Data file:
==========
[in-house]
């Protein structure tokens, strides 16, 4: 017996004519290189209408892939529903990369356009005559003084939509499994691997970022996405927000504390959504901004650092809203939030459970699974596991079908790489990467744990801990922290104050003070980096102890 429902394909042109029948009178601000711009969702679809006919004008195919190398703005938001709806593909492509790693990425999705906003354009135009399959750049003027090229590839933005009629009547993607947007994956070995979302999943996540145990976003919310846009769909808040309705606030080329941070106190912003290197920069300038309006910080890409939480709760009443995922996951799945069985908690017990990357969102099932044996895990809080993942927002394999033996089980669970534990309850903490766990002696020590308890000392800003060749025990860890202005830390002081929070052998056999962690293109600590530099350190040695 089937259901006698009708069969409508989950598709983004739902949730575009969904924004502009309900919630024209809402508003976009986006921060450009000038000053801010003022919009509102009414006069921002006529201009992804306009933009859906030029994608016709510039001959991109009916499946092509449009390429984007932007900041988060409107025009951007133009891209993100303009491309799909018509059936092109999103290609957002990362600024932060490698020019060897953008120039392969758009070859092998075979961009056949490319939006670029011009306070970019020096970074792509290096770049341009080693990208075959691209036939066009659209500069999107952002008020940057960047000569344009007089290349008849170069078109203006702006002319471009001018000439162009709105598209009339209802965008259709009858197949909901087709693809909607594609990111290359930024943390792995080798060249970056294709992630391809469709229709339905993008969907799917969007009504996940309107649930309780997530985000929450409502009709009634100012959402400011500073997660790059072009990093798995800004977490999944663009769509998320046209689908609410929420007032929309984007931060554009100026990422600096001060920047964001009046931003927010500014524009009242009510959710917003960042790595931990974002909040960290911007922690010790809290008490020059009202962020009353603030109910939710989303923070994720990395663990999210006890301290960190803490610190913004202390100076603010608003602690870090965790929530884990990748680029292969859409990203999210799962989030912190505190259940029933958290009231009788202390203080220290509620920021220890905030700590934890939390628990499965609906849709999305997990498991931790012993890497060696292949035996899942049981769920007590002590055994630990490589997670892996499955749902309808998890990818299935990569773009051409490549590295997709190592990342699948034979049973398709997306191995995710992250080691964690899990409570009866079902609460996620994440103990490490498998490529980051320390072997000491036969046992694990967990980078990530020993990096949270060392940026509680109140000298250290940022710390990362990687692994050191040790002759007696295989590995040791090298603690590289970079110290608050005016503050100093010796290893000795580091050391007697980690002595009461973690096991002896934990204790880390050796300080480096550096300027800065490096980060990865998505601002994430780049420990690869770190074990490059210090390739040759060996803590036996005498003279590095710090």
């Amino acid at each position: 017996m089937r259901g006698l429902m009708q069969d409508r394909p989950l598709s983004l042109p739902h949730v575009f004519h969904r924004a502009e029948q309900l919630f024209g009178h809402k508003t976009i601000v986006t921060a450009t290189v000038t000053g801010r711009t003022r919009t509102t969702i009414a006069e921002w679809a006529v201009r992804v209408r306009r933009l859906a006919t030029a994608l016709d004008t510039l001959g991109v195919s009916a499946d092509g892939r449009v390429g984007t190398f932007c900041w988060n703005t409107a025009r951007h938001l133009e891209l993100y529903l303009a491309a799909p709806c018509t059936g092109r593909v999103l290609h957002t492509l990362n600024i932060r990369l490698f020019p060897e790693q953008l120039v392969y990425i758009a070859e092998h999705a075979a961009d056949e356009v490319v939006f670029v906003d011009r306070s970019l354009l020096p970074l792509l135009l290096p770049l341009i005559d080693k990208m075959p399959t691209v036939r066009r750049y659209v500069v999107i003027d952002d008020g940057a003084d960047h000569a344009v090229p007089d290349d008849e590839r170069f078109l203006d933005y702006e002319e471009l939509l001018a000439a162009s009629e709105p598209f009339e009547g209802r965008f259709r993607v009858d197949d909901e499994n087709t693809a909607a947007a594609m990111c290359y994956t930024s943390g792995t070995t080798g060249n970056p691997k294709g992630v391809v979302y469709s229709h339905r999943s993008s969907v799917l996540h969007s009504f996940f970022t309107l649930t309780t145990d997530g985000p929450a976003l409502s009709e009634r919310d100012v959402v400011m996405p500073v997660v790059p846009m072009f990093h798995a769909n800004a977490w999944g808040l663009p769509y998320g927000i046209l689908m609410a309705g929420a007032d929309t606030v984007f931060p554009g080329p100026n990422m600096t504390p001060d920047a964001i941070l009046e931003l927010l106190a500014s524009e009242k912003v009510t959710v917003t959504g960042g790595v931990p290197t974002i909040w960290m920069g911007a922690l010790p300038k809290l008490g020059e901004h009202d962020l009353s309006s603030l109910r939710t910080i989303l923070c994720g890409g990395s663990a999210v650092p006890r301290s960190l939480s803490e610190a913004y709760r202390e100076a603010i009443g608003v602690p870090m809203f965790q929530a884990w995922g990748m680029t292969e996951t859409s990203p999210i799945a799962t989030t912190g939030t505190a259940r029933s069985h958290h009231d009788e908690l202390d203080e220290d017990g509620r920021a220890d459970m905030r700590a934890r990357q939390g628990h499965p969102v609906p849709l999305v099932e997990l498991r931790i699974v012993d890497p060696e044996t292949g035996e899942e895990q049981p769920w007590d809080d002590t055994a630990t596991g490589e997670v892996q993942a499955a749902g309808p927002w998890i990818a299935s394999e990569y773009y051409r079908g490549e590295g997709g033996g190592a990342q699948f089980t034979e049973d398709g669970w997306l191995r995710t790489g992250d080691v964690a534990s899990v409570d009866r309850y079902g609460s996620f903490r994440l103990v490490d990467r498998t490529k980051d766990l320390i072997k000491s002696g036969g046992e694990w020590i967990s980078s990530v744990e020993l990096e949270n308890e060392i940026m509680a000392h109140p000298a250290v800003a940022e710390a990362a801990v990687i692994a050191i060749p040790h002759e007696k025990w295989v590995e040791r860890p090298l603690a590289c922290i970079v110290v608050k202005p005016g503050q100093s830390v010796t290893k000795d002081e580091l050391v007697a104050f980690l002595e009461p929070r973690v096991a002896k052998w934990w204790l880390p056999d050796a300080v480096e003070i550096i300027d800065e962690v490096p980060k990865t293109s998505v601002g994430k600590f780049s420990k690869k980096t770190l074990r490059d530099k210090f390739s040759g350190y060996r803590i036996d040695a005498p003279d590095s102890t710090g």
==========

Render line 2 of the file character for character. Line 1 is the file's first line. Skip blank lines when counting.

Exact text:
């Protein structure tokens, strides 16, 4: 017996004519290189209408892939529903990369356009005559003084939509499994691997970022996405927000504390959504901004650092809203939030459970699974596991079908790489990467744990801990922290104050003070980096102890 429902394909042109029948009178601000711009969702679809006919004008195919190398703005938001709806593909492509790693990425999705906003354009135009399959750049003027090229590839933005009629009547993607947007994956070995979302999943996540145990976003919310846009769909808040309705606030080329941070106190912003290197920069300038309006910080890409939480709760009443995922996951799945069985908690017990990357969102099932044996895990809080993942927002394999033996089980669970534990309850903490766990002696020590308890000392800003060749025990860890202005830390002081929070052998056999962690293109600590530099350190040695 089937259901006698009708069969409508989950598709983004739902949730575009969904924004502009309900919630024209809402508003976009986006921060450009000038000053801010003022919009509102009414006069921002006529201009992804306009933009859906030029994608016709510039001959991109009916499946092509449009390429984007932007900041988060409107025009951007133009891209993100303009491309799909018509059936092109999103290609957002990362600024932060490698020019060897953008120039392969758009070859092998075979961009056949490319939006670029011009306070970019020096970074792509290096770049341009080693990208075959691209036939066009659209500069999107952002008020940057960047000569344009007089290349008849170069078109203006702006002319471009001018000439162009709105598209009339209802965008259709009858197949909901087709693809909607594609990111290359930024943390792995080798060249970056294709992630391809469709229709339905993008969907799917969007009504996940309107649930309780997530985000929450409502009709009634100012959402400011500073997660790059072009990093798995800004977490999944663009769509998320046209689908609410929420007032929309984007931060554009100026990422600096001060920047964001009046931003927010500014524009009242009510959710917003960042790595931990974002909040960290911007922690010790809290008490020059009202962020009353603030109910939710989303923070994720990395663990999210006890301290960190803490610190913004202390100076603010608003602690870090965790929530884990990748680029292969859409990203999210799962989030912190505190259940029933958290009231009788202390203080220290509620920021220890905030700590934890939390628990499965609906849709999305997990498991931790012993890497060696292949035996899942049981769920007590002590055994630990490589997670892996499955749902309808998890990818299935990569773009051409490549590295997709190592990342699948034979049973398709997306191995995710992250080691964690899990409570009866079902609460996620994440103990490490498998490529980051320390072997000491036969046992694990967990980078990530020993990096949270060392940026509680109140000298250290940022710390990362990687692994050191040790002759007696295989590995040791090298603690590289970079110290608050005016503050100093010796290893000795580091050391007697980690002595009461973690096991002896934990204790880390050796300080480096550096300027800065490096980060990865998505601002994430780049420990690869770190074990490059210090390739040759060996803590036996005498003279590095710090």